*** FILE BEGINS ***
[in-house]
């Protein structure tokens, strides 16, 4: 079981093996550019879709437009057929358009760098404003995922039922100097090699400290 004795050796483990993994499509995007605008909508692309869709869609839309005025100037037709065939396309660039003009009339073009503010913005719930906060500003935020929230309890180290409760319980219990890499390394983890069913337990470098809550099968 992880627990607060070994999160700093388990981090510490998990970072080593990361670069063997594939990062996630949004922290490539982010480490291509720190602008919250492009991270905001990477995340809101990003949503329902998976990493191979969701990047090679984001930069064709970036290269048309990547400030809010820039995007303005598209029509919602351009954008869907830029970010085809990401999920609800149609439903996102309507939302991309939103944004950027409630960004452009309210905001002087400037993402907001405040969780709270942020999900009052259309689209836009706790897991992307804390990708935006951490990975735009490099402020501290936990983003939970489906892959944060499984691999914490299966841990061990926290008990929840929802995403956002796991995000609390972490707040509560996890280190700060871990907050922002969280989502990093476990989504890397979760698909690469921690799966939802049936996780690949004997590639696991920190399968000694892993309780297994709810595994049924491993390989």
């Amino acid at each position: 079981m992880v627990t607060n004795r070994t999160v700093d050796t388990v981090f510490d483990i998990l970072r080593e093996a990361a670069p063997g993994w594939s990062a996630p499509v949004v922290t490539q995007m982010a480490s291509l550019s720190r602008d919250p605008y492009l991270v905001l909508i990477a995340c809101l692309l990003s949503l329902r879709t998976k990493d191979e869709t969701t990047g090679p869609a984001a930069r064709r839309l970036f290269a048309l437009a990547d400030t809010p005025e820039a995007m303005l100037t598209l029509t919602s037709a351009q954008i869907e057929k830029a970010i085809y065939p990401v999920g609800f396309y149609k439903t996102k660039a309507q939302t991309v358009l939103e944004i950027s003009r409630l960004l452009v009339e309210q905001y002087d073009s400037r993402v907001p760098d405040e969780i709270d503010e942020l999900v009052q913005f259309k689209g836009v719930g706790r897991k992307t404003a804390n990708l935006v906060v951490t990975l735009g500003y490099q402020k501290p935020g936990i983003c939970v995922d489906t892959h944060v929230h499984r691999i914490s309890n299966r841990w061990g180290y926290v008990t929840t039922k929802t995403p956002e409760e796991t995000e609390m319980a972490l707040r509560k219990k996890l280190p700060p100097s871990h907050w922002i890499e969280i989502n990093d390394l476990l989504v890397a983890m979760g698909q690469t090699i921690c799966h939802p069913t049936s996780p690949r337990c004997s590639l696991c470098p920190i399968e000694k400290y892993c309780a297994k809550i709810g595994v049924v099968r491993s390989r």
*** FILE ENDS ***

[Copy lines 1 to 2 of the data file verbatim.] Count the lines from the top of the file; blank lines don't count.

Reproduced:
[in-house]
């Protein structure tokens, strides 16, 4: 079981093996550019879709437009057929358009760098404003995922039922100097090699400290 004795050796483990993994499509995007605008909508692309869709869609839309005025100037037709065939396309660039003009009339073009503010913005719930906060500003935020929230309890180290409760319980219990890499390394983890069913337990470098809550099968 992880627990607060070994999160700093388990981090510490998990970072080593990361670069063997594939990062996630949004922290490539982010480490291509720190602008919250492009991270905001990477995340809101990003949503329902998976990493191979969701990047090679984001930069064709970036290269048309990547400030809010820039995007303005598209029509919602351009954008869907830029970010085809990401999920609800149609439903996102309507939302991309939103944004950027409630960004452009309210905001002087400037993402907001405040969780709270942020999900009052259309689209836009706790897991992307804390990708935006951490990975735009490099402020501290936990983003939970489906892959944060499984691999914490299966841990061990926290008990929840929802995403956002796991995000609390972490707040509560996890280190700060871990907050922002969280989502990093476990989504890397979760698909690469921690799966939802049936996780690949004997590639696991920190399968000694892993309780297994709810595994049924491993390989």